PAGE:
4 Adverse Effects of Overpopulation in India
1. Presence of Natural Checks:
According to Mallhus, high birth and death rates arc symptoms of overpopulation. In his opinion, if a country is overpopulated, early deaths due to starvation, disease or some other natural calamities are inevitable. Amartya Sen has asserted in one of his studies that since independence, India, due to its democratic social set-up has been able to avert famines.
2. Inadequate Increase in Food Production:
As compared to the growth of population, food production had increased at a lower rate during the pre-independence period. As against 1.93 per cent increase in population, the production of food grains increased at an average rate of 2.53 per cent per annum as per 2001 Government of India figures.
For four consecutive years from 2005 06 to 2008-09, food grains production registered a rising trend and touched a record level of 234.47 million tonnes in 2008-09. The production of food grains declined to 218.11 million tonnes during 2009-10, due to the long spells of drought in various parts of the country in 2009.
The productivity of almost all the crops suffered considerably, which led to the decline in their production. As per the second advance estimates released by Ministry of Agriculture on February 9, 2011 production of food grains during 2010-11 is estimated at 232.07 million tonnes.
3. Growing Unemployment:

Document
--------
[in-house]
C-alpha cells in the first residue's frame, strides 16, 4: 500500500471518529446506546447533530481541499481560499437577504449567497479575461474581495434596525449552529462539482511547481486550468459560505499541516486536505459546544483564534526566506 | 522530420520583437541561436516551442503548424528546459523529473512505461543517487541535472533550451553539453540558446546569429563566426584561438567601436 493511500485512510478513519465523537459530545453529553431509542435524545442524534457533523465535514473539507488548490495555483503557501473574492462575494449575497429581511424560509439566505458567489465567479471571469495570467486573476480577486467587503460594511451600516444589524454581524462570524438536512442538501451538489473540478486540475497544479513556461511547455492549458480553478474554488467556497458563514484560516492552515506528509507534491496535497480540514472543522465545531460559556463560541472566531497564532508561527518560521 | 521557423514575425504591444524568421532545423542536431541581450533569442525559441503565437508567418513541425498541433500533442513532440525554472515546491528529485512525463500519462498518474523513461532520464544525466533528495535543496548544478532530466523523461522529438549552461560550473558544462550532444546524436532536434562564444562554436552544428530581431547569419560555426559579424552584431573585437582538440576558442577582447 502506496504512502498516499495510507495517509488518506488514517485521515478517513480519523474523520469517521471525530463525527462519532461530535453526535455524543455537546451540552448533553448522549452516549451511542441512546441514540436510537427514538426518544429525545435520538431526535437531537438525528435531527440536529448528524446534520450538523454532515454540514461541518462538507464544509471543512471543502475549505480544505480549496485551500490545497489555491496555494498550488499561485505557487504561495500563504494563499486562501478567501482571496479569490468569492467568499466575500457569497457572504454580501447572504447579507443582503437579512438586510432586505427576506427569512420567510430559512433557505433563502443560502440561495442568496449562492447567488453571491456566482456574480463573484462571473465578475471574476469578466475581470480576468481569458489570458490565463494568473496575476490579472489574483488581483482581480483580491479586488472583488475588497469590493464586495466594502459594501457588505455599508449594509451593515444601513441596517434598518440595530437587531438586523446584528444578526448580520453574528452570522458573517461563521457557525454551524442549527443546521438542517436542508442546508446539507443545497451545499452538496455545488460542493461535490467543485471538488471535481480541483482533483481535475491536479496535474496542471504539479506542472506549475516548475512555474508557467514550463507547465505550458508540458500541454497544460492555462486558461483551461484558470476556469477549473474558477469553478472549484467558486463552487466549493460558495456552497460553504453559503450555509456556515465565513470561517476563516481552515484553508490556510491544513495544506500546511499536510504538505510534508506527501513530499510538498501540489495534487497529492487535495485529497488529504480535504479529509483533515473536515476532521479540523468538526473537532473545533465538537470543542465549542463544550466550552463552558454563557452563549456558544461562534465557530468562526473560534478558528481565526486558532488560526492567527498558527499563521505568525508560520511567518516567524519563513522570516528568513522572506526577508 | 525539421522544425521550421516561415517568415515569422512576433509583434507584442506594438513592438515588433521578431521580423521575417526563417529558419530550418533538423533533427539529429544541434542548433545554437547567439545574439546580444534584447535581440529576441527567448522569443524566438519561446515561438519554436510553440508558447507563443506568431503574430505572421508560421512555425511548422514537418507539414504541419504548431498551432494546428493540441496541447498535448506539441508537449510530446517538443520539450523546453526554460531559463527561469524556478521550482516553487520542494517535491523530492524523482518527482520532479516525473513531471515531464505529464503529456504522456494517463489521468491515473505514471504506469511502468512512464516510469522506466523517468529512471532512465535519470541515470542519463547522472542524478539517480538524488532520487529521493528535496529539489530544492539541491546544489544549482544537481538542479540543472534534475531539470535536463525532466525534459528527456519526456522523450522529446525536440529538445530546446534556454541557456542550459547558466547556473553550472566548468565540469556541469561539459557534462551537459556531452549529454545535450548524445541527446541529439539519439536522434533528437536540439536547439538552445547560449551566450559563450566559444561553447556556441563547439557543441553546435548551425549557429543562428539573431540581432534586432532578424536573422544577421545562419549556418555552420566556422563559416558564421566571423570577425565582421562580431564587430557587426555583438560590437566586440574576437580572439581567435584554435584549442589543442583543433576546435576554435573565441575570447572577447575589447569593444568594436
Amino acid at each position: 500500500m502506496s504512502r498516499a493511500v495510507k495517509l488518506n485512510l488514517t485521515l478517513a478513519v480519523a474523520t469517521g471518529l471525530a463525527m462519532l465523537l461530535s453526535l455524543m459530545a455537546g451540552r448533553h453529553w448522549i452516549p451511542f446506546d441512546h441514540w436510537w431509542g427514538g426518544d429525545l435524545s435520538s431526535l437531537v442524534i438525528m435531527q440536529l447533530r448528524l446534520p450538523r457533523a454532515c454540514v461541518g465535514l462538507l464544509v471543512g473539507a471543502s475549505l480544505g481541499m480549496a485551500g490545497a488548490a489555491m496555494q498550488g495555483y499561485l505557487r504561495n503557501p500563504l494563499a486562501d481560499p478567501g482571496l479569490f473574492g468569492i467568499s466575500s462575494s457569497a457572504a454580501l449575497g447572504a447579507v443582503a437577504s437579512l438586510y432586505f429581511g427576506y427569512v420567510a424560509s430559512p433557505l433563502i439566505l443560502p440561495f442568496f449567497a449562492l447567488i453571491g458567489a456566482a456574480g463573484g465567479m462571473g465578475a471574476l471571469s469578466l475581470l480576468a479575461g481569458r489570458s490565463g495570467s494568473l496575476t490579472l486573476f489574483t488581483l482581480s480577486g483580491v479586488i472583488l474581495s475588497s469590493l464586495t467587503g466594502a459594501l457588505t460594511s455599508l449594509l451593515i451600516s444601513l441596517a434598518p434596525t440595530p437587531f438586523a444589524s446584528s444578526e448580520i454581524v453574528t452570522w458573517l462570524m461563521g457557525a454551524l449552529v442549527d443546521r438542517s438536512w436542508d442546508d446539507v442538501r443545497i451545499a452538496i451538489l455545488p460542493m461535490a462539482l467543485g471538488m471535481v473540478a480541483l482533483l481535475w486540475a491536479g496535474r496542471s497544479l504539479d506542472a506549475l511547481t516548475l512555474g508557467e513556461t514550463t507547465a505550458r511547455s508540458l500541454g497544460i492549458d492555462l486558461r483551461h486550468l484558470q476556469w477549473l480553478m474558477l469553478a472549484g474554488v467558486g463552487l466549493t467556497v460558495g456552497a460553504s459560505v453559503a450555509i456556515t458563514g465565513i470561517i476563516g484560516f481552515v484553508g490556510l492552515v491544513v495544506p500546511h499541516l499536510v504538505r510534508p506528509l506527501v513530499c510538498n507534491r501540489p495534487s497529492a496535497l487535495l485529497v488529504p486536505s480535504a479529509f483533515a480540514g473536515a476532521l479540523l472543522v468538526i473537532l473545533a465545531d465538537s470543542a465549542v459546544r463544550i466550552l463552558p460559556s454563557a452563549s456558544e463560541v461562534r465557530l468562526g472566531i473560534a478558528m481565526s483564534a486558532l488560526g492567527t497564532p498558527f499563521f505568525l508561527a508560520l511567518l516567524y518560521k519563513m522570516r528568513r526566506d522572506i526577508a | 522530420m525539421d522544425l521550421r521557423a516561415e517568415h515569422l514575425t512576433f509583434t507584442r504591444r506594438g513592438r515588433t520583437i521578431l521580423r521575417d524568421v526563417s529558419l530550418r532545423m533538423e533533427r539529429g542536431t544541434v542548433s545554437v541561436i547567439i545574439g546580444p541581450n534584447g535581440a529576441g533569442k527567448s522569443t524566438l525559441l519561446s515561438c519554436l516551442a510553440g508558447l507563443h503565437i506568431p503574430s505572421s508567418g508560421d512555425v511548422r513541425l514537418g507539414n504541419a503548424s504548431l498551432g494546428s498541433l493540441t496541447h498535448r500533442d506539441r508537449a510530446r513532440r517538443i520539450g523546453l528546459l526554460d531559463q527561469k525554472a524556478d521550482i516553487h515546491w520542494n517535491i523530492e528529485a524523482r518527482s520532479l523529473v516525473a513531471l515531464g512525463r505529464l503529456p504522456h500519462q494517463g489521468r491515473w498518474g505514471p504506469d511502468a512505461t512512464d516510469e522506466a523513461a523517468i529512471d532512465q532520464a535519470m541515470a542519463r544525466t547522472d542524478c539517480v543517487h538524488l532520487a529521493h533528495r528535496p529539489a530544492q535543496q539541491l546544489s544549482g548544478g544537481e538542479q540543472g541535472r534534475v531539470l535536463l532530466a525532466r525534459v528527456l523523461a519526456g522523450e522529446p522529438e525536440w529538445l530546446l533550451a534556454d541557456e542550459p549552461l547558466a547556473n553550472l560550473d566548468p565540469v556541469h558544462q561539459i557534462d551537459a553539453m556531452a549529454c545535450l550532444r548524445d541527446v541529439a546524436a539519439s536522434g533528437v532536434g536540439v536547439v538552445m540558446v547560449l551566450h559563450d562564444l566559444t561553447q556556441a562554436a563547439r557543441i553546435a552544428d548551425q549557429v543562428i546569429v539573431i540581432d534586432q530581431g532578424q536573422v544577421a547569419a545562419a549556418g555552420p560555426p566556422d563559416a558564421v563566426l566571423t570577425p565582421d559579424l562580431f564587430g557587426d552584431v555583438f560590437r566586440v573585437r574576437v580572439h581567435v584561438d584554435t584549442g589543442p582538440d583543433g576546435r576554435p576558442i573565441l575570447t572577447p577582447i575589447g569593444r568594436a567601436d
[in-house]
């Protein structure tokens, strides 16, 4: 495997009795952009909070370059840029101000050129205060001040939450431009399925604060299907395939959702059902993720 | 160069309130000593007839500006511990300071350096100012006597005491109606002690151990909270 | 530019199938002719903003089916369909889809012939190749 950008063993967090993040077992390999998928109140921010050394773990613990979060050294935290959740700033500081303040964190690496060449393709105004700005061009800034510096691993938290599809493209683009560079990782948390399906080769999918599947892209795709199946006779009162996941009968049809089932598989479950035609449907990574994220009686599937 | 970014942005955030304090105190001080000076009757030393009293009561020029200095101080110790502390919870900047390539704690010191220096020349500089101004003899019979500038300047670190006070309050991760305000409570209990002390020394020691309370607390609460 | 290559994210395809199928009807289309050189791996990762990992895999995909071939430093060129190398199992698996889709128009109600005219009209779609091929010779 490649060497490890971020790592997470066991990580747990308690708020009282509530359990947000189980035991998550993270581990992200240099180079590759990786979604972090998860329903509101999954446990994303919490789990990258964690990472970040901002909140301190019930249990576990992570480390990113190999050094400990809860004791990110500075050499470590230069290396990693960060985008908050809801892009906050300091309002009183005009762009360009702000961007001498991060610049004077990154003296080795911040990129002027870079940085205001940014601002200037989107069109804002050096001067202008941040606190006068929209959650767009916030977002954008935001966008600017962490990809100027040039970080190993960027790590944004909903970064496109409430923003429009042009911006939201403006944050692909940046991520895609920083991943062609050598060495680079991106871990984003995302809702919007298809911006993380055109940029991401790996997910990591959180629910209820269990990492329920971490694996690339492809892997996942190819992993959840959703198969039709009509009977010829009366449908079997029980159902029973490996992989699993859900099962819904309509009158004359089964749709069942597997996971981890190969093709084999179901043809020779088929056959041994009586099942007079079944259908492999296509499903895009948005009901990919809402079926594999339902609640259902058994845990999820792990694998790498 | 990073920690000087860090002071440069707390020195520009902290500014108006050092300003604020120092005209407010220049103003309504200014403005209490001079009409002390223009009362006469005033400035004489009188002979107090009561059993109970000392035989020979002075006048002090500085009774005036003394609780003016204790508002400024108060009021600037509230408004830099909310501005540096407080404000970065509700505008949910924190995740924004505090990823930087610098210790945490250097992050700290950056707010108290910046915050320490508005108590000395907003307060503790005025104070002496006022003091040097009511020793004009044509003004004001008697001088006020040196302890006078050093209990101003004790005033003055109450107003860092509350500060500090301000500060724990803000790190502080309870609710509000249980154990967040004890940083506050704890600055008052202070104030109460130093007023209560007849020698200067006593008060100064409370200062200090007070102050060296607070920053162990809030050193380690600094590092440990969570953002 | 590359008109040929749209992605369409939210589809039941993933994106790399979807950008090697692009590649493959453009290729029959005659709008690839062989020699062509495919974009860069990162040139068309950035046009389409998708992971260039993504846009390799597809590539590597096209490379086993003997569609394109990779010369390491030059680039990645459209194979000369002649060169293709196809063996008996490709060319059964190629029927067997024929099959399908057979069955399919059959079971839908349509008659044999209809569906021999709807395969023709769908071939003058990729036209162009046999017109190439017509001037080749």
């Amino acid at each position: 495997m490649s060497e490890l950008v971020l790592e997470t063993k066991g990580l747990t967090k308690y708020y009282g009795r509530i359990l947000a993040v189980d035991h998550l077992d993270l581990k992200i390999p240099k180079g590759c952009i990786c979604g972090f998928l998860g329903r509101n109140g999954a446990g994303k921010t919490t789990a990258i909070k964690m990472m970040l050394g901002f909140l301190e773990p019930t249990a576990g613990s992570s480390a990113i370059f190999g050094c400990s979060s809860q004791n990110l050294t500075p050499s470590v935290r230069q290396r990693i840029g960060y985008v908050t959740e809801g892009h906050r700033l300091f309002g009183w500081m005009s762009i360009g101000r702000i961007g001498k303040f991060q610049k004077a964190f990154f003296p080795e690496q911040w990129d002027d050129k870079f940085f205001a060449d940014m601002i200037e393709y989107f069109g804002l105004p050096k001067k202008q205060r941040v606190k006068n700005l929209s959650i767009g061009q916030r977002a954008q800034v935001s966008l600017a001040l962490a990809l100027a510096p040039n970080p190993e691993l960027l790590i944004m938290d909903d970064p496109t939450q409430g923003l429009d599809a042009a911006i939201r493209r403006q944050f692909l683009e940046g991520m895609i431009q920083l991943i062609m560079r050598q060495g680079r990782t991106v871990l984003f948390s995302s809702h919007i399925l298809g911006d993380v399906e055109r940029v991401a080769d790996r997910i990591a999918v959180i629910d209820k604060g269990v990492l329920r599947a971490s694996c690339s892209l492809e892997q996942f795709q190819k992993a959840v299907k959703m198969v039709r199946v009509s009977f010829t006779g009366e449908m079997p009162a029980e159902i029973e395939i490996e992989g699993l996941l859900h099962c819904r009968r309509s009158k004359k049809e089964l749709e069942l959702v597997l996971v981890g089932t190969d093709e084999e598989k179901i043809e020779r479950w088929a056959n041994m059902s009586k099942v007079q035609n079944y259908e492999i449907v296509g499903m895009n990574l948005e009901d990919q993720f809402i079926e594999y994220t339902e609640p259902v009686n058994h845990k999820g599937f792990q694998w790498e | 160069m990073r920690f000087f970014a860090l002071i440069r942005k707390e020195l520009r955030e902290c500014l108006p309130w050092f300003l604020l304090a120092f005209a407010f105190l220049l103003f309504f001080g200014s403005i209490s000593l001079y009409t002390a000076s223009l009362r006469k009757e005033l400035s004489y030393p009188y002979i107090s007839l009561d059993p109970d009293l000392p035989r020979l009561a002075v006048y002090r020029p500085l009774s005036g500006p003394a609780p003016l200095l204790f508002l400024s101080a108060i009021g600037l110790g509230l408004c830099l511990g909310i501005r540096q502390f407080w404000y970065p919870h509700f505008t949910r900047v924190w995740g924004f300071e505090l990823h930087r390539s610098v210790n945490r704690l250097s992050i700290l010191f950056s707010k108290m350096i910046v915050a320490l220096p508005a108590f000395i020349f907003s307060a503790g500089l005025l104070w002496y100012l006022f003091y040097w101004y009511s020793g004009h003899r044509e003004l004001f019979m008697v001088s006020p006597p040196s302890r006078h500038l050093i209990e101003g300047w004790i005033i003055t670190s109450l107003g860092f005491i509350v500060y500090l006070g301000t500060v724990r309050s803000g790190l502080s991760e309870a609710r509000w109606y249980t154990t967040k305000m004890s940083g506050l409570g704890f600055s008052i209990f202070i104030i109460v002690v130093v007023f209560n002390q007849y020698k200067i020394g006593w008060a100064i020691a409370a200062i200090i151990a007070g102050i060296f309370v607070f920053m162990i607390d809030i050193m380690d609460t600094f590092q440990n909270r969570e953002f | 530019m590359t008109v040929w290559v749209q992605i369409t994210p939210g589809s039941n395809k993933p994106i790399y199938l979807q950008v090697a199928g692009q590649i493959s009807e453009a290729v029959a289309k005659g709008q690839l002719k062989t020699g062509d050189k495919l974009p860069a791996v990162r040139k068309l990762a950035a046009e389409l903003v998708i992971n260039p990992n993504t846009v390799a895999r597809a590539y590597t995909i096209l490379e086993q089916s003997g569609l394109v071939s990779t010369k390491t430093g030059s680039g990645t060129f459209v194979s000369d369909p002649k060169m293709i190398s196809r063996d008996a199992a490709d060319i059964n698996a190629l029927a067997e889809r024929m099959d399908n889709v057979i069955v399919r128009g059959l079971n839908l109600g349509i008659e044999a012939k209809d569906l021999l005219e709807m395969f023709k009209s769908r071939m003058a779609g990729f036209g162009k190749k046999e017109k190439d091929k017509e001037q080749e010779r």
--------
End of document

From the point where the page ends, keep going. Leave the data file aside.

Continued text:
Efforts have been made by the government under various plans to create new employment opportunities so as to absorb the continuously increasing working population in gainful economic activities. The 64th round (2007-08) of NSSO survey on employment-unemployment indicates creation of 4 million work opportunities between 2004- 05 and 2007-08.
The Eleventh Five Year Plan (2007-12) aims at generating 58 million work opportunities in twenty-one high growth sectors so that the unemployment rate falls to 4.83 per cent by the end of the plan. I he backlog of unemployment at the beginning at the First Plan was estimated at 3.3 million.
This is estimated to have increased to about 35 million as at the beginning of the Twelfth Five Year Plan on April 1, 2012. The unemployment rate is pegged at 9.4 per cent.
4. Low Standard of Living:
The standard of living of the masses in India is appallingly low. On Purchasing Power Parity (PPP) basis CJNP per capita was $ 2.764 in 2007 (as per World Development Report 2009) which was even lower than that in many low income economies.
According to Human Development Report 2011 among the human development index for 187 countries, India’s rank is 134th. Not only the consumption of energy and crude steel (which is perhaps a good index of development) is low in the country as compared to developed countries, but the majority of the population also subsists on inadequate diet.